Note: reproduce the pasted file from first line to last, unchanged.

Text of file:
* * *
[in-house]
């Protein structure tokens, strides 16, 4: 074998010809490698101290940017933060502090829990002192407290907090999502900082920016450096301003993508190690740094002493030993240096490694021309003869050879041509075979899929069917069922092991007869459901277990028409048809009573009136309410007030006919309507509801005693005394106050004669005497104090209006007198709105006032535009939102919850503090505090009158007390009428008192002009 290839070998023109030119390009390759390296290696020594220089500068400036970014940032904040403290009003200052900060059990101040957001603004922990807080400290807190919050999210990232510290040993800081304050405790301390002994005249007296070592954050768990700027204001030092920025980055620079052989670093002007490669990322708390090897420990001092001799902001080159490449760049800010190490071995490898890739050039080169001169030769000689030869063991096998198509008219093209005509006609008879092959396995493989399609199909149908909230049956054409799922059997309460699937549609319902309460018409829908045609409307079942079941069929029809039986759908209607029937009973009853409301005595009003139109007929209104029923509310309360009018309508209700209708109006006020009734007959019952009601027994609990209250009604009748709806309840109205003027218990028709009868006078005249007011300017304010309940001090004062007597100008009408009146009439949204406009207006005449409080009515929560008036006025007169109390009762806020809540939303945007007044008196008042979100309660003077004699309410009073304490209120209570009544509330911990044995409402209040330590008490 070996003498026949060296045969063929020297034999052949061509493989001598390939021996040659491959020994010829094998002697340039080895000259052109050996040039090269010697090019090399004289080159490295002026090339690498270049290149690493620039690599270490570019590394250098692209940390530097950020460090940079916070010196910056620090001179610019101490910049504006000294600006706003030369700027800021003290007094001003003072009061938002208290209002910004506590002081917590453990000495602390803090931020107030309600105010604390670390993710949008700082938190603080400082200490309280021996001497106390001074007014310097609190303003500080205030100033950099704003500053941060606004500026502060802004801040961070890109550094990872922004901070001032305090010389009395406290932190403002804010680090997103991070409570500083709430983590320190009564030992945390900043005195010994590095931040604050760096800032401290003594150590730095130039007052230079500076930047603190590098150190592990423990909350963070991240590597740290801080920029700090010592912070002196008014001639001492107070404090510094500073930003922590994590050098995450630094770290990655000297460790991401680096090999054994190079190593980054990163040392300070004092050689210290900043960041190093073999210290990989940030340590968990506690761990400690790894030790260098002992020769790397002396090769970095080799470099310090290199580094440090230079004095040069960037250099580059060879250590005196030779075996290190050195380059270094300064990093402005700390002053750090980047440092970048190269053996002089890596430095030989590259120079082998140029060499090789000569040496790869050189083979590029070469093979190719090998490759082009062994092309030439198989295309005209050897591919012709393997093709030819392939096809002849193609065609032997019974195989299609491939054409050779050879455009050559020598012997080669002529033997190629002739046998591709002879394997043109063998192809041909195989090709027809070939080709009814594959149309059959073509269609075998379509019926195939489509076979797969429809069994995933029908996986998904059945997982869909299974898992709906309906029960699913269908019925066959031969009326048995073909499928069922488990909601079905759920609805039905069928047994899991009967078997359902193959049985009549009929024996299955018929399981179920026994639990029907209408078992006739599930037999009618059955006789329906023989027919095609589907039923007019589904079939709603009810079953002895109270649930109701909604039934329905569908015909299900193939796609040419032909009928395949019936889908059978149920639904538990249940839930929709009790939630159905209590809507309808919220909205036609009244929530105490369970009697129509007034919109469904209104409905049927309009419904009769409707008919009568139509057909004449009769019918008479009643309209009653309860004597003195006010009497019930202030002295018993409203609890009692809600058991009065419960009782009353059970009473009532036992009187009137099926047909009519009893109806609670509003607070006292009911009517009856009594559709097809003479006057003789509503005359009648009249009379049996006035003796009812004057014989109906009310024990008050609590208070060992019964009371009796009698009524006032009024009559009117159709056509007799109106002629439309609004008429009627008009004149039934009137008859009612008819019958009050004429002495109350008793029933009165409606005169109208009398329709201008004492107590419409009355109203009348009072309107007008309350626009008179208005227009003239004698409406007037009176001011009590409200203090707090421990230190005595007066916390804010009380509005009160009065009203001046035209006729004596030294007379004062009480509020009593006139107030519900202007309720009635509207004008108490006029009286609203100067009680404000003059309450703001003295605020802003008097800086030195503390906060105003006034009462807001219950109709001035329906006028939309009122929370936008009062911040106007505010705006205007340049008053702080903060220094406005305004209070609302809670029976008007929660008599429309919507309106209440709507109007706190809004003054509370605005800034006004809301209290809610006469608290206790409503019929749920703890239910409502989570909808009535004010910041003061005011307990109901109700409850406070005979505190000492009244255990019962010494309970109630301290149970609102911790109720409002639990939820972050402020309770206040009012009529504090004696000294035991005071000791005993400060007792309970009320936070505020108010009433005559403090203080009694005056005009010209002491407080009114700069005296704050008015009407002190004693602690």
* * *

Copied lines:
[in-house]
């Protein structure tokens, strides 16, 4: 074998010809490698101290940017933060502090829990002192407290907090999502900082920016450096301003993508190690740094002493030993240096490694021309003869050879041509075979899929069917069922092991007869459901277990028409048809009573009136309410007030006919309507509801005693005394106050004669005497104090209006007198709105006032535009939102919850503090505090009158007390009428008192002009 290839070998023109030119390009390759390296290696020594220089500068400036970014940032904040403290009003200052900060059990101040957001603004922990807080400290807190919050999210990232510290040993800081304050405790301390002994005249007296070592954050768990700027204001030092920025980055620079052989670093002007490669990322708390090897420990001092001799902001080159490449760049800010190490071995490898890739050039080169001169030769000689030869063991096998198509008219093209005509006609008879092959396995493989399609199909149908909230049956054409799922059997309460699937549609319902309460018409829908045609409307079942079941069929029809039986759908209607029937009973009853409301005595009003139109007929209104029923509310309360009018309508209700209708109006006020009734007959019952009601027994609990209250009604009748709806309840109205003027218990028709009868006078005249007011300017304010309940001090004062007597100008009408009146009439949204406009207006005449409080009515929560008036006025007169109390009762806020809540939303945007007044008196008042979100309660003077004699309410009073304490209120209570009544509330911990044995409402209040330590008490 070996003498026949060296045969063929020297034999052949061509493989001598390939021996040659491959020994010829094998002697340039080895000259052109050996040039090269010697090019090399004289080159490295002026090339690498270049290149690493620039690599270490570019590394250098692209940390530097950020460090940079916070010196910056620090001179610019101490910049504006000294600006706003030369700027800021003290007094001003003072009061938002208290209002910004506590002081917590453990000495602390803090931020107030309600105010604390670390993710949008700082938190603080400082200490309280021996001497106390001074007014310097609190303003500080205030100033950099704003500053941060606004500026502060802004801040961070890109550094990872922004901070001032305090010389009395406290932190403002804010680090997103991070409570500083709430983590320190009564030992945390900043005195010994590095931040604050760096800032401290003594150590730095130039007052230079500076930047603190590098150190592990423990909350963070991240590597740290801080920029700090010592912070002196008014001639001492107070404090510094500073930003922590994590050098995450630094770290990655000297460790991401680096090999054994190079190593980054990163040392300070004092050689210290900043960041190093073999210290990989940030340590968990506690761990400690790894030790260098002992020769790397002396090769970095080799470099310090290199580094440090230079004095040069960037250099580059060879250590005196030779075996290190050195380059270094300064990093402005700390002053750090980047440092970048190269053996002089890596430095030989590259120079082998140029060499090789000569040496790869050189083979590029070469093979190719090998490759082009062994092309030439198989295309005209050897591919012709393997093709030819392939096809002849193609065609032997019974195989299609491939054409050779050879455009050559020598012997080669002529033997190629002739046998591709002879394997043109063998192809041909195989090709027809070939080709009814594959149309059959073509269609075998379509019926195939489509076979797969429809069994995933029908996986998904059945997982869909299974898992709906309906029960699913269908019925066959031969009326048995073909499928069922488990909601079905759920609805039905069928047994899991009967078997359902193959049985009549009929024996299955018929399981179920026994639990029907209408078992006739599930037999009618059955006789329906023989027919095609589907039923007019589904079939709603009810079953002895109270649930109701909604039934329905569908015909299900193939796609040419032909009928395949019936889908059978149920639904538990249940839930929709009790939630159905209590809507309808919220909205036609009244929530105490369970009697129509007034919109469904209104409905049927309009419904009769409707008919009568139509057909004449009769019918008479009643309209009653309860004597003195006010009497019930202030002295018993409203609890009692809600058991009065419960009782009353059970009473009532036992009187009137099926047909009519009893109806609670509003607070006292009911009517009856009594559709097809003479006057003789509503005359009648009249009379049996006035003796009812004057014989109906009310024990008050609590208070060992019964009371009796009698009524006032009024009559009117159709056509007799109106002629439309609004008429009627008009004149039934009137008859009612008819019958009050004429002495109350008793029933009165409606005169109208009398329709201008004492107590419409009355109203009348009072309107007008309350626009008179208005227009003239004698409406007037009176001011009590409200203090707090421990230190005595007066916390804010009380509005009160009065009203001046035209006729004596030294007379004062009480509020009593006139107030519900202007309720009635509207004008108490006029009286609203100067009680404000003059309450703001003295605020802003008097800086030195503390906060105003006034009462807001219950109709001035329906006028939309009122929370936008009062911040106007505010705006205007340049008053702080903060220094406005305004209070609302809670029976008007929660008599429309919507309106209440709507109007706190809004003054509370605005800034006004809301209290809610006469608290206790409503019929749920703890239910409502989570909808009535004010910041003061005011307990109901109700409850406070005979505190000492009244255990019962010494309970109630301290149970609102911790109720409002639990939820972050402020309770206040009012009529504090004696000294035991005071000791005993400060007792309970009320936070505020108010009433005559403090203080009694005056005009010209002491407080009114700069005296704050008015009407002190004693602690």